The US has now confirmed 400,000 cases of coronavirus, according to data compiled by Johns Hopkins.

The country’s coronavirus death toll is just shy of 13,000, and officials predict that figure will continue to rise over the coming days.

Here is the Guardian’s map on the latest numbers state by state:

5.20pm BST

Biden says he will be ‘reaching out’ to Sanders

Joe Biden has released a statement on the suspension of Bernie Sanders’ campaign, commending his rival for the coalition he has built and promising to work with him moving forward.

“He hasn’t just run a political campaign; he’s created a movement,” Biden said. “And make no mistake about it, I believe it’s a movement that is as powerful today as it was yesterday. That’s a good thing for our nation and our future.”

Biden said he would be “reaching out” to Sanders, as the former vice president seeks to unify the Democratic party before the general election.

“You have put the interest of the nation — and the need to defeat Donald Trump — above all else,” Biden said. “And for that Jill and I are grateful. But we also want you to know: I’ll be reaching out to you. You will be heard by me.”

Biden also made a specific pitch to Sanders’ supporters: “I see you, I hear you, and I understand the urgency of what it is we have to get done in this country. I hope you will join us. You are more than welcome. You’re needed.”

5.13pm BST

Although he is suspending his campaign, Bernie Sanders said he would remain on the ballot and continue to gather delegates in future primaries.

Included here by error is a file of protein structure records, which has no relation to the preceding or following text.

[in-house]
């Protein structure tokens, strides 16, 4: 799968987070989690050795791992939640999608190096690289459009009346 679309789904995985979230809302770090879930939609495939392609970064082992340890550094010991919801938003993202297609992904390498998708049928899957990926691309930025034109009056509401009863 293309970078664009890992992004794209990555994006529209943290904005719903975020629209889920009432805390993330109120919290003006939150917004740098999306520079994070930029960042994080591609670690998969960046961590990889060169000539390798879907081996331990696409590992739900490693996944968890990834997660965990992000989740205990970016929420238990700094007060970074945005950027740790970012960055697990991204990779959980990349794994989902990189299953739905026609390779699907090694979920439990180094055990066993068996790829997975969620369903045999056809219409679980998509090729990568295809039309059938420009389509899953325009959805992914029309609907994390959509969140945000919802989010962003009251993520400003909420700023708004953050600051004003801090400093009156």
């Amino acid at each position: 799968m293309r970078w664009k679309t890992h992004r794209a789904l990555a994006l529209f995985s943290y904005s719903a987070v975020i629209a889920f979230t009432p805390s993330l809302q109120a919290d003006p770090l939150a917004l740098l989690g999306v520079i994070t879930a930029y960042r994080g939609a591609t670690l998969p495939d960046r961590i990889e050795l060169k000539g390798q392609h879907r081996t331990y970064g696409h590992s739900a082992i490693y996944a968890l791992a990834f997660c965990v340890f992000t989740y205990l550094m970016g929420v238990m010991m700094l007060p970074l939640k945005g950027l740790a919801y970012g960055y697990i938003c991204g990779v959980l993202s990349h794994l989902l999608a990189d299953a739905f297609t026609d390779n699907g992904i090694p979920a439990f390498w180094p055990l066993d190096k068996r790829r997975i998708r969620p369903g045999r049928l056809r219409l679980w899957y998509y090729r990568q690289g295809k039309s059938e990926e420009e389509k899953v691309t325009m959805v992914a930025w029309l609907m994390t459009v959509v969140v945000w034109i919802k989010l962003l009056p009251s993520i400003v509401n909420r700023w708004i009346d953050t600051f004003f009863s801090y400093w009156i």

“While Joe Biden will be the nominee, we must continue working to assemble as many delegates as possible at the Democratic Convention, where we will be able to exert significant influence over the party platform and other functions,” Sanders said.

He added that his influence on the party platform would help Democrats to unify and increase the chances of victory against Trump in November.

5.07pm BST

Bernie Sanders congratulated Joe Biden on his victory in the Democratic priamry, calling the former vice president “a very decent man.”

Looking ahead to the general election, Sanders pledged to work with Biden “to move our progressive ideas forward.”

Sanders closed by saying how he and his wife, Jane, have been moved by the support they have seen across the country. “Let us go forward together,” Sanders told his supporters. “The struggle continues.”

5.04pm BST

Sanders confirms he is dropping out, calling victory ‘virtually impossible’

Bernie Sanders has formally announced he is suspending his campaign in a livestream to supporters.

“I wish I could give you better news, but I think you know the truth,” Sanders said. The Vermony senator noted that Joe Biden’s delegate lead had made victory “virtually impossible.”